Binge alcohol drinking, the most common form of excessive alcohol consumption, contributes to a host of long- term negative health consequences, including the development of alcohol dependence. Repeated episodes of binge drinking drive subsequent alcohol consumption, therefore characterizing the neural circuitry underlying this risky behavior is essential to the development of successful pharmacotherapeutic treatments for alcohol use disorders. The bed nucleus of the stria terminalis (BNST) is critically involved in alcohol drinking and stress-induced relapse of drug seeking. The BNST is enriched with neurons that produce and release corticotropin-releasing factor (CRF), a neuropeptide that has also been shown to regulate these behaviors. However, the specific roles of BNST CRF neurons and their synaptic inputs in binge alcohol drinking have not been examined. I hypothesize that the activity of BNST CRF neurons drives binge alcohol drinking, and that repeated episodes of binge drinking dysregulate their function by enhancing the activity of glutamatergic neurons that directly modulate them. The goals of this proposal are 1) to characterize the roles of BNST CRF neurons and their glutamatergic inputs from the paraventricular nucleus of the thalamus (PVT) in alcohol drinking behavior, and 2) to examine how this neural circuit is altered by repeated cycles of binge drinking. During the K99 phase, I will be trained by Dr. Stuber in the use of in vivo optogenetics, and I will employ in vivo optogenetic and chemogenetic approaches to drive or inhibit the activity of CRF neurons in the BNST and evaluate alcohol drinking behaviors. During the R00 phase, I will use techniques that Dr. Kash has given me extensive training in, including neuronal tracing techniques and slice electrophysiology in combination with ex vivo optogenetics, to characterize and assess the strength of the PVT glutamatergic projection to BNST CRF neurons. Then, I will use in vivo optogenetics to evaluate the causal roles of these pathways in binge alcohol drinking. Finally, I will use ex vivo optogenetics, slice electrophysiology, and immunohistochemistry to examine the effects of repeated binge alcohol drinking on the intrinsic excitability of and synaptic function o BNST CRF neurons and glutamatergic neurons in the PVT that modulate them. Together, these studies will integrate my expertise in slice electrophysiology and immunohistochemistry with training in in vivo optogenetics essential to a making a successful transition to an independent research career. Experiments in this proposal will thoroughly characterize how crucial nodes of circuitry that regulate binge alcohol drinking are altered by repeated binge alcohol drinking, which may reveal pharmacotherapeutic targets for the treatment of alcohol use disorders.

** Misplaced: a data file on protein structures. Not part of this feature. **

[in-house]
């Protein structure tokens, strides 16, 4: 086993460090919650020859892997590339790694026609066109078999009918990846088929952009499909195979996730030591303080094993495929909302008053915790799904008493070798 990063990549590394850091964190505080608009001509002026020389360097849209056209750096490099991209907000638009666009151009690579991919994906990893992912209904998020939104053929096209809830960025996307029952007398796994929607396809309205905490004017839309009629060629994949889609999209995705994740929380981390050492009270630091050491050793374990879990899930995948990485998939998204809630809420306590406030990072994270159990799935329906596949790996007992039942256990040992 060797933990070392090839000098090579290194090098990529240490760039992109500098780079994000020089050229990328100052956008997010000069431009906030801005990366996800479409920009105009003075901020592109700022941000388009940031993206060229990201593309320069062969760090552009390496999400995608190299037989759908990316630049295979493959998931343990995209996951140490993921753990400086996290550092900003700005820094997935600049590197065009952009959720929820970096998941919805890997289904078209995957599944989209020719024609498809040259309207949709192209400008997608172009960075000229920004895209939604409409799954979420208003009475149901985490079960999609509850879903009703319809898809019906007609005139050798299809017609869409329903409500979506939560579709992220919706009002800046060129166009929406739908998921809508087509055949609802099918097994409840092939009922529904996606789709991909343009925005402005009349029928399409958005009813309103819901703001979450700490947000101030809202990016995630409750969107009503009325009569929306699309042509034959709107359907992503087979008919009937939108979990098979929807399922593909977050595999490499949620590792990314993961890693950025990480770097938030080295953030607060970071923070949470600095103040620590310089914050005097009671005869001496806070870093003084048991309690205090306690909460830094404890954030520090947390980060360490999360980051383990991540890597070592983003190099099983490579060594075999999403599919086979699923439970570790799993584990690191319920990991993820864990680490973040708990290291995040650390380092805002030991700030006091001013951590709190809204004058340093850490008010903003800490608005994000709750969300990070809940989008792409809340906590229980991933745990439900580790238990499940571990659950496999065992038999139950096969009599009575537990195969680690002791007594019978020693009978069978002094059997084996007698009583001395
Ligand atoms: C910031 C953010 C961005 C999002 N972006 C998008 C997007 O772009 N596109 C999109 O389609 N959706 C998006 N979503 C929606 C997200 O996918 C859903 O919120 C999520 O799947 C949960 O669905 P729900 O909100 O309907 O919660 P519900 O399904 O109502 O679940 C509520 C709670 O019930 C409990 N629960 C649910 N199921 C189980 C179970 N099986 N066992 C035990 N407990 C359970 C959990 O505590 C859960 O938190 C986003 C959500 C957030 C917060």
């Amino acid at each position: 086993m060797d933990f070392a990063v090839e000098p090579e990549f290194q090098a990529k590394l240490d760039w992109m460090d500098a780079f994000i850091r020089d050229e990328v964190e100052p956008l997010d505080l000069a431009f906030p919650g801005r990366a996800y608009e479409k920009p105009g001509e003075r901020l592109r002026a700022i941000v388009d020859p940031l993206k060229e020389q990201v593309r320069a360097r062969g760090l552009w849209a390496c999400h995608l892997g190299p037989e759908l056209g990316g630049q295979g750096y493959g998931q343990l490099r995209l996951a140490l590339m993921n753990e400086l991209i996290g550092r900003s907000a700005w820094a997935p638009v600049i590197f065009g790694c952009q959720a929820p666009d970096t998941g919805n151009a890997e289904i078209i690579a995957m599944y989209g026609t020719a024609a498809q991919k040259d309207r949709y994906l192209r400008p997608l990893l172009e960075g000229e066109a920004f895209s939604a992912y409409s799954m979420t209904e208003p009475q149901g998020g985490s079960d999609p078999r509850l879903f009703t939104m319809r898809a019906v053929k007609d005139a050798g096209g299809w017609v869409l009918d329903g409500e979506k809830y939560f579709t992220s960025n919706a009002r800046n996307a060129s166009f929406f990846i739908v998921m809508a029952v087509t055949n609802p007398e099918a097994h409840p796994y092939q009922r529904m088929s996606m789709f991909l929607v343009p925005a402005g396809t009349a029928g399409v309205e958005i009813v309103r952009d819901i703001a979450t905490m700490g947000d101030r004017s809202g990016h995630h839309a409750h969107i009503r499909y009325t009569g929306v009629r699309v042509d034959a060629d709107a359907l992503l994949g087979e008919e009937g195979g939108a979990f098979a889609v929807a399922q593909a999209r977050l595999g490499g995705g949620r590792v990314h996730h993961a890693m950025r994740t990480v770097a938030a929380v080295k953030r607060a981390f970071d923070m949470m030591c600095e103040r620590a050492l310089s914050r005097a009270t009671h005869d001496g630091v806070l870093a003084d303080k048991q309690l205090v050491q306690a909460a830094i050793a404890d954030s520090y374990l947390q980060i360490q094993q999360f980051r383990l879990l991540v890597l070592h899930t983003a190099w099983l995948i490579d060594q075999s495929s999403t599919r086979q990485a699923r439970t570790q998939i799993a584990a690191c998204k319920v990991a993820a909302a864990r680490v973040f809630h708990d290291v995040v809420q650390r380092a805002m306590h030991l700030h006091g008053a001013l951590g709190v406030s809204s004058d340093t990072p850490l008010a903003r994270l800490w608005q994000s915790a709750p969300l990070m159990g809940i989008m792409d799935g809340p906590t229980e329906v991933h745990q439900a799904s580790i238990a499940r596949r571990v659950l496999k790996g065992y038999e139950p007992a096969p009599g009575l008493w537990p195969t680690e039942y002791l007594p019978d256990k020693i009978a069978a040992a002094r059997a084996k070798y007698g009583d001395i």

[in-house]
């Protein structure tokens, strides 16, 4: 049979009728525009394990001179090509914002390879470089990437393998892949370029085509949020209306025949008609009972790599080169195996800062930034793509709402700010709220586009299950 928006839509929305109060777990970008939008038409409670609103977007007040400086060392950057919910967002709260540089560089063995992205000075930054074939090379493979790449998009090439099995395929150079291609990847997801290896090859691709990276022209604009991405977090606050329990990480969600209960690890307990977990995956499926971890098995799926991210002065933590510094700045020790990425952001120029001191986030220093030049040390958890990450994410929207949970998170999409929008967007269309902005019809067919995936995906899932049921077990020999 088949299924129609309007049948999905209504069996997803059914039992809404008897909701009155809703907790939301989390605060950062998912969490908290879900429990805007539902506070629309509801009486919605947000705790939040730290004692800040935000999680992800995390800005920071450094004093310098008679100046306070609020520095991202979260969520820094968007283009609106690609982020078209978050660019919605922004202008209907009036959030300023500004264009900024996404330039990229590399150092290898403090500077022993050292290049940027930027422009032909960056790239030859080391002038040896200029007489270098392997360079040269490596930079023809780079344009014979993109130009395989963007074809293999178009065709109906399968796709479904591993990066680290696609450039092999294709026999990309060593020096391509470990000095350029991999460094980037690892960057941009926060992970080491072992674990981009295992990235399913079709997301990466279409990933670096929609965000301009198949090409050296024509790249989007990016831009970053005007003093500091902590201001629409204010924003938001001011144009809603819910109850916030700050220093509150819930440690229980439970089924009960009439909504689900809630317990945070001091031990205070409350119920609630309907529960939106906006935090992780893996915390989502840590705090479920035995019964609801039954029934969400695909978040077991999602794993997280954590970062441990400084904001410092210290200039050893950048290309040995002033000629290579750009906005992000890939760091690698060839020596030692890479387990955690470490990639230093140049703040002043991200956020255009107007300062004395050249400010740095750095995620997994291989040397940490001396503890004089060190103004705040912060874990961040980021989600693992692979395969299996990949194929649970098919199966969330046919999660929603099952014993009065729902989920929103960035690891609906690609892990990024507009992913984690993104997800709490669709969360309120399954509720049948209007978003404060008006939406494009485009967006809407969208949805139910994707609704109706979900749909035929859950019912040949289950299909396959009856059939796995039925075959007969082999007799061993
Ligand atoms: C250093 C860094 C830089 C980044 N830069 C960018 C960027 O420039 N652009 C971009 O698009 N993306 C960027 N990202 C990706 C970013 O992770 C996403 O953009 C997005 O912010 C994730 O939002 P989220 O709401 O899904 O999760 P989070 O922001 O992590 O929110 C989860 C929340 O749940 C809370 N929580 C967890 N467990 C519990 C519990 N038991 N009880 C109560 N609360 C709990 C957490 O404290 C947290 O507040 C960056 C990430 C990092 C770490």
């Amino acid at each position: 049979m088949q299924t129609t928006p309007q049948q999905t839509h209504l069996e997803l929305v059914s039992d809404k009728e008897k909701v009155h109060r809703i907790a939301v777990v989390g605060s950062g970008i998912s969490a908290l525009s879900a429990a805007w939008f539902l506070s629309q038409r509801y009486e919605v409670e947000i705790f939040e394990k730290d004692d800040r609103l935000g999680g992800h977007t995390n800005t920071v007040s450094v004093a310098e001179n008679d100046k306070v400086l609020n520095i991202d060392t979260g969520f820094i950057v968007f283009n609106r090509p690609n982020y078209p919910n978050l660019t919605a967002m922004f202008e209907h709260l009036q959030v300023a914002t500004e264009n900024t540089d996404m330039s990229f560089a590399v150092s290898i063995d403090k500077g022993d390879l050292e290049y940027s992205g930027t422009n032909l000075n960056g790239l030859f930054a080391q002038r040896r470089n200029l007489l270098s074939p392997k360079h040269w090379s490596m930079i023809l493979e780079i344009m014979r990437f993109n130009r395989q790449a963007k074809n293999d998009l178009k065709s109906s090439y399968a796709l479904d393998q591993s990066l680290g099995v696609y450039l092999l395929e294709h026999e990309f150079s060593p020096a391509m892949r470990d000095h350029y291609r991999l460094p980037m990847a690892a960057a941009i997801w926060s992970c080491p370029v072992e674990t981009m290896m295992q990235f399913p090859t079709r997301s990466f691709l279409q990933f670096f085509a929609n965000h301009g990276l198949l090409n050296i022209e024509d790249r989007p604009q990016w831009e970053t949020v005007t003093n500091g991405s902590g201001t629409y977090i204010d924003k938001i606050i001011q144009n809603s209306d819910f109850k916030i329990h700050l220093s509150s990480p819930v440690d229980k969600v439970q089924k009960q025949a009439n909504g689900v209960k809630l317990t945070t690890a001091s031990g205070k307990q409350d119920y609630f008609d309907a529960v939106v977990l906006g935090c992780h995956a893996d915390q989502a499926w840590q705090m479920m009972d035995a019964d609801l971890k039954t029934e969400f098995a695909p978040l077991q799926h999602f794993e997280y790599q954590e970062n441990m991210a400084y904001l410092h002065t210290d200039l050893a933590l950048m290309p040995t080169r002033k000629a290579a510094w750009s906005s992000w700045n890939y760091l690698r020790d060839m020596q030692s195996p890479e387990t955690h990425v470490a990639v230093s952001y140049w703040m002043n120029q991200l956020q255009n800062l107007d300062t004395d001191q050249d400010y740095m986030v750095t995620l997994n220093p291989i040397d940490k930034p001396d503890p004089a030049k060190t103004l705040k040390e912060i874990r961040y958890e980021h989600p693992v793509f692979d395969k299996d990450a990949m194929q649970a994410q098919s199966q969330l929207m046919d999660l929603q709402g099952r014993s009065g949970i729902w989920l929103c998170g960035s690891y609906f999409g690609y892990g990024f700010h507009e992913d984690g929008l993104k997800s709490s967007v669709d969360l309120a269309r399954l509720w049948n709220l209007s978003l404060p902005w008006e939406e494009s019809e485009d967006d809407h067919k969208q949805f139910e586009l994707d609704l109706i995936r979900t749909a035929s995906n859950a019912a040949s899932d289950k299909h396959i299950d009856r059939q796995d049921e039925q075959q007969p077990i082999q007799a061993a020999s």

Binge alcohol drinking confers a tremendous burden onto society, as it contributes to many long-term negative health outcomes including alcoholism and mood disorders. The research proposed here will characterize the role of a specific neuronal population and the discrete neural circuits that regulate its function in binge alcohol drinking, and it will examine how this circuit is dysregulated by chronic alcohol drinking. This may lead to the identification of successful therapeutic targets for the treatment of alcohol use disorders.
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